Microsoft Excel is a powerful piece of software, and most people underestimate the complexity and sophistication in the types of calculations that it can handle. One fine example of Excel’s power is its ability to “predict the future” (sort of!) with what-if scenarios.

What is a What-If Scenario?

One of the very useful things you can do in Excel that you cannot easily do with a piece of paper and a pencil (no matter how large the paper is or how big your eraser is) is to create what-if scenarios. These are numerical models of “things in the world” (e.g., investment models, scientific experiments, personal financial models, etc.) that are used to find how things change under different circumstances (given different inputs).

Every what-if scenario is comprised of three types of elements:

a. Independent variable(s) (the “input” of your model).

b. Functions and formulas that act upon your independent variables.

c. Dependent variables that change depending upon “a” and “b” (the “output” of your model).

It is these dependent variables that you are trying to predict; they’re what you want to know more about and are the reason for your building the model in the first place. With what-if scenarios, you start by creating a basic model and then tweaking it (configuring it in different ways) by forming different combinations of your independent variables (your input) and/or your functions and formulas. The goal, of course, is to “see what will happen” to your dependent variable(s).

MS Excel: Examples of What-If Scenarios

Here are some examples of common what-if scenario applications:

1. Allocating your monthly discretionary income with your various types of debt (various credit cards, your mortgage, auto loans, etc.) to determine which combination of payments to each will help you reduce your debt the most quickly.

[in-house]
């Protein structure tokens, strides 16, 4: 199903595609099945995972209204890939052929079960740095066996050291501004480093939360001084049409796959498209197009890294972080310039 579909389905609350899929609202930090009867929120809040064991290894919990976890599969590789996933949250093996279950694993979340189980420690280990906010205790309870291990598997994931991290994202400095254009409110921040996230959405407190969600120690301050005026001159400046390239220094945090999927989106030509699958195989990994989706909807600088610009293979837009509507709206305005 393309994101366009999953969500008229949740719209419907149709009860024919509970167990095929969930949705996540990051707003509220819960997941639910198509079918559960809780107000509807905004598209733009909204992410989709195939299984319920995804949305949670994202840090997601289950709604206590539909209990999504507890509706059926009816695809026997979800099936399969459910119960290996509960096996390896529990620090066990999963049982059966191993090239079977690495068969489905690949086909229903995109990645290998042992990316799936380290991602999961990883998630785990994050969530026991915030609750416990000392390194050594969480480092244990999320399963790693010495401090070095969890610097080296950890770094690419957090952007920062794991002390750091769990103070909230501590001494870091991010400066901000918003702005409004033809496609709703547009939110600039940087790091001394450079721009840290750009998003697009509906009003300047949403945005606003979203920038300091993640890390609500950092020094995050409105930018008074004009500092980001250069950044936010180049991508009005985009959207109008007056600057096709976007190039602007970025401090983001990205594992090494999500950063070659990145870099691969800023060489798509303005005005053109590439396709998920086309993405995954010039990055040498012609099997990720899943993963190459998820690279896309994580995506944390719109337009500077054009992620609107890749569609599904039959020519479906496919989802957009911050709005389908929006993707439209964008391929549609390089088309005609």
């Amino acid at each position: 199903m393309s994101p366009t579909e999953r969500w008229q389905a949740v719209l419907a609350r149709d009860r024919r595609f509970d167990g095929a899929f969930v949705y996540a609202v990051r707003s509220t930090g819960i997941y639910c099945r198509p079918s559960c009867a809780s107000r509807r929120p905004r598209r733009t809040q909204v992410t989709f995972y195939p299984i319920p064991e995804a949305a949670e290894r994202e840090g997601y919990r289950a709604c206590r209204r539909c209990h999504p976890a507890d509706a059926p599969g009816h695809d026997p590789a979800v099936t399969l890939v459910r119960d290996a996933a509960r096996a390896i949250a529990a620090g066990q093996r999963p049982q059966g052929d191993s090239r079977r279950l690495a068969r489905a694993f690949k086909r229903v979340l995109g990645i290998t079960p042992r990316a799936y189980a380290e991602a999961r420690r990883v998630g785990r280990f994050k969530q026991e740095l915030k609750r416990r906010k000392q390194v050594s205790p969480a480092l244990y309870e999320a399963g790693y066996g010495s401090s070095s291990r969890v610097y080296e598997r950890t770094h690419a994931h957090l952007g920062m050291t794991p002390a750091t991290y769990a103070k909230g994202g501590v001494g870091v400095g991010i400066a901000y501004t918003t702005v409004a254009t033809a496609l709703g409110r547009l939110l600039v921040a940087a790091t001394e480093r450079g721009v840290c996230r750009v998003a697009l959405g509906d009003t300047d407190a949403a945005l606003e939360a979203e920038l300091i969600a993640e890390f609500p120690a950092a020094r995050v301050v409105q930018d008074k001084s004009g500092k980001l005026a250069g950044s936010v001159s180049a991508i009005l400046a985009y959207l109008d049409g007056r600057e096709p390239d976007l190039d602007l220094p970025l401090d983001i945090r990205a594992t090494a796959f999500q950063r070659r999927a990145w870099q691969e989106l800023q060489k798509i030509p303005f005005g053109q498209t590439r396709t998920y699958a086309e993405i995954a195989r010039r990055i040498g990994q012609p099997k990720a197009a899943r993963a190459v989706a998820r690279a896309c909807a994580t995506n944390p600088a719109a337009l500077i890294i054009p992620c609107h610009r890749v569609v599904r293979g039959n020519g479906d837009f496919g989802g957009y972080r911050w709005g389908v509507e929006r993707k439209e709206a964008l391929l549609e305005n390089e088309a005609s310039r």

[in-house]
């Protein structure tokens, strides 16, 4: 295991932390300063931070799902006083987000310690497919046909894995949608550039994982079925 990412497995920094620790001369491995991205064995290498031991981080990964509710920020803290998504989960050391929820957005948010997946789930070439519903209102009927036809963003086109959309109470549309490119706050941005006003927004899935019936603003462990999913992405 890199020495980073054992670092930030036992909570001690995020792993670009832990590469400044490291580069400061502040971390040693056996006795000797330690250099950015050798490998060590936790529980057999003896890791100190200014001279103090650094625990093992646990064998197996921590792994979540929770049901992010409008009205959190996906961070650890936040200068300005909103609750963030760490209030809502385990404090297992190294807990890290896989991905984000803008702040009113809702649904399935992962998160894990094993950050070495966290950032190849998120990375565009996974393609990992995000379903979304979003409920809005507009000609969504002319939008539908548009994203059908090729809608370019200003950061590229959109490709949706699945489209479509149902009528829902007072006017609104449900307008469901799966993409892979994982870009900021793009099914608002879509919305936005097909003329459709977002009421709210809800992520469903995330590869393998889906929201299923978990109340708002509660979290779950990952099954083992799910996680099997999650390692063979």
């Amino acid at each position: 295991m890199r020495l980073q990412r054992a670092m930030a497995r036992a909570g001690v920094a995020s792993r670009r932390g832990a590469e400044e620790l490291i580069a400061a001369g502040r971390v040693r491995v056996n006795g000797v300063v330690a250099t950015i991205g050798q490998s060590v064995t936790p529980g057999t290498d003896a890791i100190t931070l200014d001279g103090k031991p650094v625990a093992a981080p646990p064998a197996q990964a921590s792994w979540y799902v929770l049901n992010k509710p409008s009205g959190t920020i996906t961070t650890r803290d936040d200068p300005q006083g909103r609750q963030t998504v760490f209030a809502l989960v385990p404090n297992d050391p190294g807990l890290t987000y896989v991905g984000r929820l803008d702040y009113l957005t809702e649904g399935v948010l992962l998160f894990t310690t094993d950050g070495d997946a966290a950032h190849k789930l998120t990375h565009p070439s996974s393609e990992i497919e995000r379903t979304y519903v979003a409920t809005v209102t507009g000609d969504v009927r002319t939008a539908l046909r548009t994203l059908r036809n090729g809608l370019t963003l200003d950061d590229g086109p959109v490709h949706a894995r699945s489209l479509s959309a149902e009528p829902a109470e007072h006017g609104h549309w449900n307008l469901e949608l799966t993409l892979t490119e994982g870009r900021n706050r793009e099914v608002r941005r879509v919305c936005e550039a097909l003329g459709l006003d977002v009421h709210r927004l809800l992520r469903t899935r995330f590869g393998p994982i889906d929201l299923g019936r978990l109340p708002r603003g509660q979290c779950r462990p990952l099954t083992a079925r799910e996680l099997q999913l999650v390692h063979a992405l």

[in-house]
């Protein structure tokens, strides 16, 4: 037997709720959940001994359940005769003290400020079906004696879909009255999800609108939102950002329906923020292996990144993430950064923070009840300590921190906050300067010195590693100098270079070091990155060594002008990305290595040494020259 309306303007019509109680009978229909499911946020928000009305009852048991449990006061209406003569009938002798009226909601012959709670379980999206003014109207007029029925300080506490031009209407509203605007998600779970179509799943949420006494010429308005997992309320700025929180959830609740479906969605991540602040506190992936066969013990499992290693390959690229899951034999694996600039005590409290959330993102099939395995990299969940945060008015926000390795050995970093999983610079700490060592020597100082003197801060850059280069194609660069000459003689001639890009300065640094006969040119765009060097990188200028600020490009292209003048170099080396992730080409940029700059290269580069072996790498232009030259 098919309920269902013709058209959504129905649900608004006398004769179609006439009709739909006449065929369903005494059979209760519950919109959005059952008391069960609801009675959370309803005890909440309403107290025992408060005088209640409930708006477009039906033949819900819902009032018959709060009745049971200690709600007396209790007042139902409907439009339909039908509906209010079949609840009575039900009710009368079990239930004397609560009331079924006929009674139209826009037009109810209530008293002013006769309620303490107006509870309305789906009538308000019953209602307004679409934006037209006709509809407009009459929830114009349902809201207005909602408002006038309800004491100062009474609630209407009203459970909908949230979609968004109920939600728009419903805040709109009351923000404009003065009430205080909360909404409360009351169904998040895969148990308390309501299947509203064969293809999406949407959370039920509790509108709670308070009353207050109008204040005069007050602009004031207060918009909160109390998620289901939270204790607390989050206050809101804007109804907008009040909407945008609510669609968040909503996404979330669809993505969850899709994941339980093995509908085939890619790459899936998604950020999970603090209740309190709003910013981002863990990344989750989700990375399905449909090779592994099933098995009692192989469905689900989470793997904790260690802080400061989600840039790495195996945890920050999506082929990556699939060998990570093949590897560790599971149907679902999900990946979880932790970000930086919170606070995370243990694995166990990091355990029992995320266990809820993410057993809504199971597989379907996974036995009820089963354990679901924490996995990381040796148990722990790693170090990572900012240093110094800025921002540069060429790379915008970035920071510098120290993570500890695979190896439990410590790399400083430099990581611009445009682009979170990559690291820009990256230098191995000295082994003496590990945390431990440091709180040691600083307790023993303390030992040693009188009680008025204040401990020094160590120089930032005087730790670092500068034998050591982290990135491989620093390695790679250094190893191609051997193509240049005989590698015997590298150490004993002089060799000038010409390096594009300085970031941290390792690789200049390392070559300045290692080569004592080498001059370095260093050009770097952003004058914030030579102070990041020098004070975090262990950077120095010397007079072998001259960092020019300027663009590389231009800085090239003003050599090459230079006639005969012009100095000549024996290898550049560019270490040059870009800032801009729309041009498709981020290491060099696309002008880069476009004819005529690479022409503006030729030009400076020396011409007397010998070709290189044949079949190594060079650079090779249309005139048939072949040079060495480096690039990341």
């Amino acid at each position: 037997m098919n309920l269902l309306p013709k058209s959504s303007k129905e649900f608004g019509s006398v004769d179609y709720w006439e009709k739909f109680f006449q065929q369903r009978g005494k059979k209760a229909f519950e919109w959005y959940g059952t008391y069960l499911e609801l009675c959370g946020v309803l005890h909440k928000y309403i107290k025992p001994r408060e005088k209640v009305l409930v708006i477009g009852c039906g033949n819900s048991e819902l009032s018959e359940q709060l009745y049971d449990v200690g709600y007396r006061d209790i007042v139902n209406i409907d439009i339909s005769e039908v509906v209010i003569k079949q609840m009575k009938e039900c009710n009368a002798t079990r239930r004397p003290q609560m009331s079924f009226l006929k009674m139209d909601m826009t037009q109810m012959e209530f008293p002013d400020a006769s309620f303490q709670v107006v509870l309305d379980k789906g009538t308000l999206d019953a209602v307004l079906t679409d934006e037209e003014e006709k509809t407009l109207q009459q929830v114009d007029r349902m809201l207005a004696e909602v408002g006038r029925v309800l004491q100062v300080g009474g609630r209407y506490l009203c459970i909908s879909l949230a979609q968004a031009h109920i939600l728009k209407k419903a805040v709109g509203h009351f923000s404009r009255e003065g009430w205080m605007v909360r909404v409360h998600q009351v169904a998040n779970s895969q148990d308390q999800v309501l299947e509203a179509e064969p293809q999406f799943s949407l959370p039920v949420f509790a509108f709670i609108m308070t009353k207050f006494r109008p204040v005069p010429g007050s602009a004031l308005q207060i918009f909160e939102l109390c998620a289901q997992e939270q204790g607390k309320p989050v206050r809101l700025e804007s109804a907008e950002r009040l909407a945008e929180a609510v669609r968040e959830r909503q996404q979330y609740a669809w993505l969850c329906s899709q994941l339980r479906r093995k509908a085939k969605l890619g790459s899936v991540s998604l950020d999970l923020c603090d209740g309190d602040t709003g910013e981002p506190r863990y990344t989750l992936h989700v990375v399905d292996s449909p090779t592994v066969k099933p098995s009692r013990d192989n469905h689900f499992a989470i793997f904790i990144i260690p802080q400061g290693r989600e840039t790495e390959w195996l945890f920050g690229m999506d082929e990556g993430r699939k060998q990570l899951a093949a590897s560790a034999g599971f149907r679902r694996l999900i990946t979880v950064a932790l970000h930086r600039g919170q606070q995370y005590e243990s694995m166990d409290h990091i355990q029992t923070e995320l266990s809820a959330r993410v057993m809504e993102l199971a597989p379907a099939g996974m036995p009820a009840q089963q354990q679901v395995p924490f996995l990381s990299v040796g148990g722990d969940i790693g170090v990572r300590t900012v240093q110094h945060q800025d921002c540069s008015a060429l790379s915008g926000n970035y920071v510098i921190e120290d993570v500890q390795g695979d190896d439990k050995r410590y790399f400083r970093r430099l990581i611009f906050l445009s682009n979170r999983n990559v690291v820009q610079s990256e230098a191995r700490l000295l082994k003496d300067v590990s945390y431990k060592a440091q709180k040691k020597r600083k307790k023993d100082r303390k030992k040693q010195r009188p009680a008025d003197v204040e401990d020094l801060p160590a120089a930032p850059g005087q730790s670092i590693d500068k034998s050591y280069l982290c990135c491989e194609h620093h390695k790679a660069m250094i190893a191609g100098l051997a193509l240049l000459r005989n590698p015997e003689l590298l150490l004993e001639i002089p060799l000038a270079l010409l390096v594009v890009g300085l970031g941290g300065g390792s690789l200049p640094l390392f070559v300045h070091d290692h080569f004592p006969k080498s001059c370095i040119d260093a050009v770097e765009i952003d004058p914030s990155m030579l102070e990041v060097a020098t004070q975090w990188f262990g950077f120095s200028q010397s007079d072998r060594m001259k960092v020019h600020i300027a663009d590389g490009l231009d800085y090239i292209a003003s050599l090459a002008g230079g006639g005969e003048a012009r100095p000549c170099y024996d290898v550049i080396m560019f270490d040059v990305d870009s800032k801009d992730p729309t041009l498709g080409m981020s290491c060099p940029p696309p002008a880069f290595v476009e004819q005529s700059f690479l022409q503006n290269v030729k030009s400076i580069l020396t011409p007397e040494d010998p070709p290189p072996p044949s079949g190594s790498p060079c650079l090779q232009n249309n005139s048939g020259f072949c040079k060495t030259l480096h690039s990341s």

2. Comparing multiple auto lease offers that have different combinations of variables such as the amount of money due at signing, monthly payment amounts, and lease terms, with the goal of determining which one will result in the lowest total expenditure over the lifetime of the lease.

3. Compare the total value of multiple job offers, including independent variables such as signing bonus, salary, value of benefits package and annual bonus.

Using Goal Seek

MS Excel has a very useful built-in feature called Goal Seek. This is a what-if scenario of sorts, but it does not require you to create multiple versions of a model to see which version results in the desired output value. Rather, with Goal Seek, you just set up the model once and then tell Excel which variable you are trying to attain and what its value should be. You also need to specify for Excel which of the independent variables you would like automatically altered to predict that value. Here’s how to perform a Goal Seek what-if analysis:

1. Start by creating a model. This could be as simple as inputting two variables into two cells, then creating a formula in a third cell that refers to the first two and multiples the values together. Or, it could be much more complex.

2. Click on the Data tab. In the Data Tools section, select the What-If Analysis icon, then Goal Seek from the drop-down menu.

3. In the Goal Seek dialogue box’s “Set cell” field., enter the cell coordinates (e.g., A4) of the cell you for which you are trying to achieve a certain value (e.g., 14).

4. Then, enter the value you are trying to achieve in the “To value” field.

5. Finally, enter the cell coordinates in the “By changing cell” field of the cell whose value you are telling Excel to change in order to achieve the desired value in the first cell. Click OK. That’s it!

You will see that Excel has automatically changed the designated value so that the desired value in the other cell is achieved. Goal Seek is an under-utilize function, but this is undeservedly so. Once you learn how to use it, it can be a great addition to your analytical toolbox.

Shahid Zargar is a technical expert, he has written technical blogs, manuals and reviews for many websites such as